The demonstration - Program III -has a missile launcher which can be moved left or right with the cursor keys. The spacebar fires a rocket, and the object is to kill the invaders which descend from the top of the screen. This isn't intended to be a full game, just an example, though if I'd written it seven years ago, I'd have made a mint. Ah, those were the days!

And there I'll leave it. I've been talking about arcade games, but this system can be used effectively any time you want multi-coloured Mode 0 characters printed easily and quickly. It doesn't have to be an invaders or Pac-Man clone.

No doubt many of you aren't at a stage where you can understand the example or program your own, so if enough of you write in asking for a follow-up article on this aspect I'll cover it at a later date. Also, I've been working on more advanced sprites which are able to move over and behind screen objects, and where the background shows through holes and right up to the edge.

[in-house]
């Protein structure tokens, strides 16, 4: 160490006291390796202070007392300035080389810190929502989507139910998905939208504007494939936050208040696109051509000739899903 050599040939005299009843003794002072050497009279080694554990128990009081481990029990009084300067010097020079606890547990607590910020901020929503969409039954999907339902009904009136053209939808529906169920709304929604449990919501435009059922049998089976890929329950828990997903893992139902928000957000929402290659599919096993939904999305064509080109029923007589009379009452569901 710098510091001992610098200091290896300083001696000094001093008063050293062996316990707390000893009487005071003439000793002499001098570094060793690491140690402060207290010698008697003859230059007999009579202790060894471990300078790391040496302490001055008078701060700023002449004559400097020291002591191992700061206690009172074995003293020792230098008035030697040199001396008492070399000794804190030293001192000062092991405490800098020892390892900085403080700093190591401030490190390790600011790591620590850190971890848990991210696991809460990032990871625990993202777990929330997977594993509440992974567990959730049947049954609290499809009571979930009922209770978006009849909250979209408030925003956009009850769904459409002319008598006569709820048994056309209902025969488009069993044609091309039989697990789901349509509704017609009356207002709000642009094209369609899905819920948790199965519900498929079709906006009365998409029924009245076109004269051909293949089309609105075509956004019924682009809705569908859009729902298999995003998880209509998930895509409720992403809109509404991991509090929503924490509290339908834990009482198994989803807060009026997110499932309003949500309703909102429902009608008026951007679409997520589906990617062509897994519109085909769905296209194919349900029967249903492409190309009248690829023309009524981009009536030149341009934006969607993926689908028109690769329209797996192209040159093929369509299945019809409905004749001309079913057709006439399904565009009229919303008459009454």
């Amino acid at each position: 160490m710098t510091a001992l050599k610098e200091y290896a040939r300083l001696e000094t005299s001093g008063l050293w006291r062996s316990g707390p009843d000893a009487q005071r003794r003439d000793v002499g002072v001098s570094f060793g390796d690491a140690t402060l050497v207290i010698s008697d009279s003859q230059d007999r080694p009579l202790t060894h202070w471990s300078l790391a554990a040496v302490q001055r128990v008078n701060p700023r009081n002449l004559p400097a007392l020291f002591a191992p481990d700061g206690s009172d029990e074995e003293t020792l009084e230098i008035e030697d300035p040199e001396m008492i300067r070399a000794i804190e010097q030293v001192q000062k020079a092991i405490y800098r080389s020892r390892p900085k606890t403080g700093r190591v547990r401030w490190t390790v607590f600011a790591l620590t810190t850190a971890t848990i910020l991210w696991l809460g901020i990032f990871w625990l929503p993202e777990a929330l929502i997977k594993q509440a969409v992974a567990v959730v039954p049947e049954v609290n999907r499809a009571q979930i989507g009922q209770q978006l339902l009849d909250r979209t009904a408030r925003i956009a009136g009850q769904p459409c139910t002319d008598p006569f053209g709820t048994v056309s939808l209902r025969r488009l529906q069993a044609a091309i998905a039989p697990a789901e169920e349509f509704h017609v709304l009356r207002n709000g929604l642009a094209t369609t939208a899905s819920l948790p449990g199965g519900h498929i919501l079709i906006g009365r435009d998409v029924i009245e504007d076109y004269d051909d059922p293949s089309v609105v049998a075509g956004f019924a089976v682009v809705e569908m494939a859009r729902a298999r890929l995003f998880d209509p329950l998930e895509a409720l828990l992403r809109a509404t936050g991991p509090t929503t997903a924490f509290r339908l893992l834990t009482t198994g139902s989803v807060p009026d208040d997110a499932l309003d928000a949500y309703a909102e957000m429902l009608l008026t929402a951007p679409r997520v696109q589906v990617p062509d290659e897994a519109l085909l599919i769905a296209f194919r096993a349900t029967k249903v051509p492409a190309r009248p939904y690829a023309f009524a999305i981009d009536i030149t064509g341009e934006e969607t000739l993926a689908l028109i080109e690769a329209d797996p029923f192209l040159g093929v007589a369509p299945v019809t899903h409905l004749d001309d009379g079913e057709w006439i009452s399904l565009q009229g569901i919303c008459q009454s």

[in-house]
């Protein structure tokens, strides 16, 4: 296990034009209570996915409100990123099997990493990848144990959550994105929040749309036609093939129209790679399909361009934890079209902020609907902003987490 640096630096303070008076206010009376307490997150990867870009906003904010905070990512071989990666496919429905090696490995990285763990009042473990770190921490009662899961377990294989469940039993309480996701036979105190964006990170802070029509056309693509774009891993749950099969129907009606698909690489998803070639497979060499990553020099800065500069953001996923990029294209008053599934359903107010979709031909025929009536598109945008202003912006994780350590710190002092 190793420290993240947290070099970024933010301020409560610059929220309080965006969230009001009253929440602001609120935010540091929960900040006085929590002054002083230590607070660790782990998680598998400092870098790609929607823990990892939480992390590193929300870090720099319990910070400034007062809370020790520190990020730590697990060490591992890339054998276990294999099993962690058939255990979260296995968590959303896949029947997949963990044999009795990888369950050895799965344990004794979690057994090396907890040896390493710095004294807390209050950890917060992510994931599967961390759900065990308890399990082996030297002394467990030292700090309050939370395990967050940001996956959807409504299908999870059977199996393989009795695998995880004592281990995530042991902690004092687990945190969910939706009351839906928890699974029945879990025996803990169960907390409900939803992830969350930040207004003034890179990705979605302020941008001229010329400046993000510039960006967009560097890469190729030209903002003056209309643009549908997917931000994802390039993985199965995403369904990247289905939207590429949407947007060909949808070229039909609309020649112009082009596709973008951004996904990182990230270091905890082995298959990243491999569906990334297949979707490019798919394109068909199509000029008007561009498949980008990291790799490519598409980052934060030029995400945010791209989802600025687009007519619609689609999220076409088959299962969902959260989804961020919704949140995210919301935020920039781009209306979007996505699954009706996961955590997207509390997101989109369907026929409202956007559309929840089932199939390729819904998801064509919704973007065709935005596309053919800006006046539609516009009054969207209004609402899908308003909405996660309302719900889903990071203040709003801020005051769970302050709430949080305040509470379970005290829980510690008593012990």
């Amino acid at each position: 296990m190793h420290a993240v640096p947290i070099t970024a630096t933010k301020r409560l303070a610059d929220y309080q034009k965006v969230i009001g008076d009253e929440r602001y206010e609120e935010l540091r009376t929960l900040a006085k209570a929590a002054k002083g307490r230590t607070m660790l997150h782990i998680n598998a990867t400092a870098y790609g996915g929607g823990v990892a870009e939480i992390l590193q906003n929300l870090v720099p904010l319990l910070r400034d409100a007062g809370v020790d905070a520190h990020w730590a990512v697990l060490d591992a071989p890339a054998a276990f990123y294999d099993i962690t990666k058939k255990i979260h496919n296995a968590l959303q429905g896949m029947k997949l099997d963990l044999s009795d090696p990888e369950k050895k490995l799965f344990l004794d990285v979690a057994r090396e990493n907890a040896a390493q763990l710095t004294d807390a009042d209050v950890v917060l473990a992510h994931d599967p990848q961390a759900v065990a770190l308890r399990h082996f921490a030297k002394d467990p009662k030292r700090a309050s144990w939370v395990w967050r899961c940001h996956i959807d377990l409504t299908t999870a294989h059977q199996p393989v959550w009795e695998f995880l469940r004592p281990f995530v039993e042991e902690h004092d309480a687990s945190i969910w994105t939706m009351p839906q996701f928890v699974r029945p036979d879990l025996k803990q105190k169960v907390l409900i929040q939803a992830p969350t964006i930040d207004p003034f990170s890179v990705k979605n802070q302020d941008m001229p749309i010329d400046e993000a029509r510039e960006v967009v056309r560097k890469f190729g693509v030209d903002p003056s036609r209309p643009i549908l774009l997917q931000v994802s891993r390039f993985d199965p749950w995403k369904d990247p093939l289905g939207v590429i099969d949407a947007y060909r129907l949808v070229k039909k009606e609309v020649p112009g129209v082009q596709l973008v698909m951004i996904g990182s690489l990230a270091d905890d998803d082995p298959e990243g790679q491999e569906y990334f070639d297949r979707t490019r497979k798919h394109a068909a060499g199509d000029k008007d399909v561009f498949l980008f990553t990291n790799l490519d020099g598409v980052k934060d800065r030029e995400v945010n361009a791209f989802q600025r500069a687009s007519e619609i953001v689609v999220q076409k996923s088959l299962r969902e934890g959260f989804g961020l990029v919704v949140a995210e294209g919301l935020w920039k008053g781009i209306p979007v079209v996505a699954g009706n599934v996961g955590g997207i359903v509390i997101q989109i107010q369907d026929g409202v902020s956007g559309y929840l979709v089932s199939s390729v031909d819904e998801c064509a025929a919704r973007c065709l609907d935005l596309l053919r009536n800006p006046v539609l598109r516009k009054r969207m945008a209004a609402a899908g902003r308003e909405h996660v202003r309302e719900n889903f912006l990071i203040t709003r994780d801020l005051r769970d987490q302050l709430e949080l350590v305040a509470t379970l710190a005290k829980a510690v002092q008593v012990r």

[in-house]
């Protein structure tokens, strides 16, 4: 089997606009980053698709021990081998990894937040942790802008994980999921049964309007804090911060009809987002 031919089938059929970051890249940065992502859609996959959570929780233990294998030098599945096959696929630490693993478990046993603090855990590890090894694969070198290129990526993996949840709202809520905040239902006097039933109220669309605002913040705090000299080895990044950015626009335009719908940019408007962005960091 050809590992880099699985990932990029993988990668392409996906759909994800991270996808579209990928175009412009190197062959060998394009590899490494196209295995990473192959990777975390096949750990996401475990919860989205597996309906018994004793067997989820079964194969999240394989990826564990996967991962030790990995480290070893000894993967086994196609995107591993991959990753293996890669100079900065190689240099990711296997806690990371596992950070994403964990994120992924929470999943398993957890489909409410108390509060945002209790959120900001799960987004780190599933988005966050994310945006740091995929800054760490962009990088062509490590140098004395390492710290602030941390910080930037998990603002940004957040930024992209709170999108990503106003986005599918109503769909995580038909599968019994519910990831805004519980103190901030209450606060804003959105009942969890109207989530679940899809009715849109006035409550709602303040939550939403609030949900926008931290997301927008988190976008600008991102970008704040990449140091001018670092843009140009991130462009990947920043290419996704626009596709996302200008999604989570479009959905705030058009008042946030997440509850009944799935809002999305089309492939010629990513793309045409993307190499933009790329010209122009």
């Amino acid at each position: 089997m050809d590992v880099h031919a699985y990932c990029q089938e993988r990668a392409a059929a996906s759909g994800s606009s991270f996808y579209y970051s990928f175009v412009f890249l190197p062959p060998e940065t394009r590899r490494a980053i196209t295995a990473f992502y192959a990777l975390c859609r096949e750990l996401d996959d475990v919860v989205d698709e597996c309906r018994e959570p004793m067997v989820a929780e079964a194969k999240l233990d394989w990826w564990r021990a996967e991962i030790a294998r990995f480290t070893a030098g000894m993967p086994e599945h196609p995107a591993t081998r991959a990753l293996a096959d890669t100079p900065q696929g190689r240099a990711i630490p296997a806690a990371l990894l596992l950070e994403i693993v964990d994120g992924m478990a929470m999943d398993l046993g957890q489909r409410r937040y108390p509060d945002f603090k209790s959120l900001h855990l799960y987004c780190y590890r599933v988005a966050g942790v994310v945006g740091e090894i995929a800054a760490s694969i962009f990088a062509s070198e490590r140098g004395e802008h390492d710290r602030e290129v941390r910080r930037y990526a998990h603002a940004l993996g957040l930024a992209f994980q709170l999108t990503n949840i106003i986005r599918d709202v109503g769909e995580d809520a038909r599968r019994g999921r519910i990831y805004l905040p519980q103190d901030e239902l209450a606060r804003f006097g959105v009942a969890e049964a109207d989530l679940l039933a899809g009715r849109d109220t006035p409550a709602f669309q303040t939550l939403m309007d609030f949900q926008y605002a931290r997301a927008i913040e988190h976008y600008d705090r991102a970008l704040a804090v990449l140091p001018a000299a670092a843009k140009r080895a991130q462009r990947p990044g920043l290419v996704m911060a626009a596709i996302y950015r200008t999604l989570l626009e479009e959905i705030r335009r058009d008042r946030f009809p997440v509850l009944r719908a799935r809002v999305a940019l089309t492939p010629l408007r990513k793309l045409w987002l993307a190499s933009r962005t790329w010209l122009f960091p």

The techniques are quite advanced, involving machine code, so I'd like to know how many are interested before inflicting reams of assembler on the unsuspecting public.

CPC Computing

★ PUBLISHER: CPC Computing
★ YEAR: 1988
★ AUTHOR: Ian C. Sharpe


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★ AMSTRAD CPC ★ A voir aussi sur CPCrulez , les sujets suivants pourront vous intéresser...

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L'Amstrad CPC est une machine 8 bits à base d'un Z80 à 4MHz. Le premier de la gamme fut le CPC 464 en 1984, équipé d'un lecteur de cassettes intégré il se plaçait en concurrent  du Commodore C64 beaucoup plus compliqué à utiliser et plus cher. Ce fut un réel succès et sorti cette même années le CPC 664 équipé d'un lecteur de disquettes trois pouces intégré. Sa vie fut de courte durée puisqu'en 1985 il fut remplacé par le CPC 6128 qui était plus compact, plus soigné et surtout qui avait 128Ko de RAM au lieu de 64Ko.